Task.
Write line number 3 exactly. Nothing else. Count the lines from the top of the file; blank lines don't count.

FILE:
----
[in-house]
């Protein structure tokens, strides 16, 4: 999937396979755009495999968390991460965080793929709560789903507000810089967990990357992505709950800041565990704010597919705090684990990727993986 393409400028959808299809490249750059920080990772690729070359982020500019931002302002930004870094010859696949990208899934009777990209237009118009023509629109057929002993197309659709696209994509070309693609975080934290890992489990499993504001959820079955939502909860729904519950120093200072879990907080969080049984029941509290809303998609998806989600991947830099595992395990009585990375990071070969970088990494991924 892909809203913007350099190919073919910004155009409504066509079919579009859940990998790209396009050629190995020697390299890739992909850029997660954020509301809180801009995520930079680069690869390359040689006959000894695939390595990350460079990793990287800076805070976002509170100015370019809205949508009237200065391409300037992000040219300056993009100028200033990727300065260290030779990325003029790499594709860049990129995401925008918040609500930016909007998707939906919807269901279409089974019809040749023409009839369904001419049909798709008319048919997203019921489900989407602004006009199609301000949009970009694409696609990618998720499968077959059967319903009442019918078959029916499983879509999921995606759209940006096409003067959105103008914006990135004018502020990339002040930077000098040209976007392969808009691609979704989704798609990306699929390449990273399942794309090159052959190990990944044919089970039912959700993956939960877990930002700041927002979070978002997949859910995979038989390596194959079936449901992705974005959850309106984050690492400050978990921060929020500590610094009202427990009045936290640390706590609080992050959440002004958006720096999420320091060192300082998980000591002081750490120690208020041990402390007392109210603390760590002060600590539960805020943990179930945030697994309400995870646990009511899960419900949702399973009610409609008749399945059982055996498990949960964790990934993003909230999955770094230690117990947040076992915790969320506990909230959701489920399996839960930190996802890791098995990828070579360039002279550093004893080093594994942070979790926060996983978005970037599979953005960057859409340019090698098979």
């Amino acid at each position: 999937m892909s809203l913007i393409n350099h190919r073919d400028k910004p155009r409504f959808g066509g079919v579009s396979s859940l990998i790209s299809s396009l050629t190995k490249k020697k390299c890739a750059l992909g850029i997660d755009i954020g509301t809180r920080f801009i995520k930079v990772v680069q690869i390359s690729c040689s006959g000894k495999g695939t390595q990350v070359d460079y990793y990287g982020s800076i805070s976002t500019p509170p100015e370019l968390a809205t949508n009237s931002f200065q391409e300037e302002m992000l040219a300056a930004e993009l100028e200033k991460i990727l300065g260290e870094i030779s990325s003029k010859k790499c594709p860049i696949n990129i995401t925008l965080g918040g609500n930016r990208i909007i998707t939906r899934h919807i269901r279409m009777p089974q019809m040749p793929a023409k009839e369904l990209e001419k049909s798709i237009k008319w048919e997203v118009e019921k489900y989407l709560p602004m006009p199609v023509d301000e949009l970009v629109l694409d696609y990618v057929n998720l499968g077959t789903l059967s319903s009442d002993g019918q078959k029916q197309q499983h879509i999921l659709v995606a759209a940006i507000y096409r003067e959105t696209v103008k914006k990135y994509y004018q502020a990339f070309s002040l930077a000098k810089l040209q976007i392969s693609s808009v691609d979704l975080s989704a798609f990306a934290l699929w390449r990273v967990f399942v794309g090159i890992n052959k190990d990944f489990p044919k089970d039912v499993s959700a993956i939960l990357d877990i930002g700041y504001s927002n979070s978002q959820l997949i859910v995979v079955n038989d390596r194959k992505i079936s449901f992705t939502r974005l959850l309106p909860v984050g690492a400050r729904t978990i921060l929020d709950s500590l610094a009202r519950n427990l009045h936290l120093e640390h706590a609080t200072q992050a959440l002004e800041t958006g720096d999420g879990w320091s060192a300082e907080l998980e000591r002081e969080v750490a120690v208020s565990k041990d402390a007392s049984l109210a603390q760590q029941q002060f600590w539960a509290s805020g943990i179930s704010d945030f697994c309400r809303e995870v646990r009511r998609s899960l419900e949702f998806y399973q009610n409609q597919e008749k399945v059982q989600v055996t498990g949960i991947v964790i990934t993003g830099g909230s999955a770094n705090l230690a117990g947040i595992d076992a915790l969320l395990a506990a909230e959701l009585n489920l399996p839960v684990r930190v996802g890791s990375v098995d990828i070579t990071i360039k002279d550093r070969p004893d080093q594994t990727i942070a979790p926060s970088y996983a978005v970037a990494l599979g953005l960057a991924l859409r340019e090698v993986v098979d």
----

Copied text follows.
């Amino acid at each position: 999937m892909s809203l913007i393409n350099h190919r073919d400028k910004p155009r409504f959808g066509g079919v579009s396979s859940l990998i790209s299809s396009l050629t190995k490249k020697k390299c890739a750059l992909g850029i997660d755009i954020g509301t809180r920080f801009i995520k930079v990772v680069q690869i390359s690729c040689s006959g000894k495999g695939t390595q990350v070359d460079y990793y990287g982020s800076i805070s976002t500019p509170p100015e370019l968390a809205t949508n009237s931002f200065q391409e300037e302002m992000l040219a300056a930004e993009l100028e200033k991460i990727l300065g260290e870094i030779s990325s003029k010859k790499c594709p860049i696949n990129i995401t925008l965080g918040g609500n930016r990208i909007i998707t939906r899934h919807i269901r279409m009777p089974q019809m040749p793929a023409k009839e369904l990209e001419k049909s798709i237009k008319w048919e997203v118009e019921k489900y989407l709560p602004m006009p199609v023509d301000e949009l970009v629109l694409d696609y990618v057929n998720l499968g077959t789903l059967s319903s009442d002993g019918q078959k029916q197309q499983h879509i999921l659709v995606a759209a940006i507000y096409r003067e959105t696209v103008k914006k990135y994509y004018q502020a990339f070309s002040l930077a000098k810089l040209q976007i392969s693609s808009v691609d979704l975080s989704a798609f990306a934290l699929w390449r990273v967990f399942v794309g090159i890992n052959k190990d990944f489990p044919k089970d039912v499993s959700a993956i939960l990357d877990i930002g700041y504001s927002n979070s978002q959820l997949i859910v995979v079955n038989d390596r194959k992505i079936s449901f992705t939502r974005l959850l309106p909860v984050g690492a400050r729904t978990i921060l929020d709950s500590l610094a009202r519950n427990l009045h936290l120093e640390h706590a609080t200072q992050a959440l002004e800041t958006g720096d999420g879990w320091s060192a300082e907080l998980e000591r002081e969080v750490a120690v208020s565990k041990d402390a007392s049984l109210a603390q760590q029941q002060f600590w539960a509290s805020g943990i179930s704010d945030f697994c309400r809303e995870v646990r009511r998609s899960l419900e949702f998806y399973q009610n409609q597919e008749k399945v059982q989600v055996t498990g949960i991947v964790i990934t993003g830099g909230s999955a770094n705090l230690a117990g947040i595992d076992a915790l969320l395990a506990a909230e959701l009585n489920l399996p839960v684990r930190v996802g890791s990375v098995d990828i070579t990071i360039k002279d550093r070969p004893d080093q594994t990727i942070a979790p926060s970088y996983a978005v970037a990494l599979g953005l960057a991924l859409r340019e090698v993986v098979d």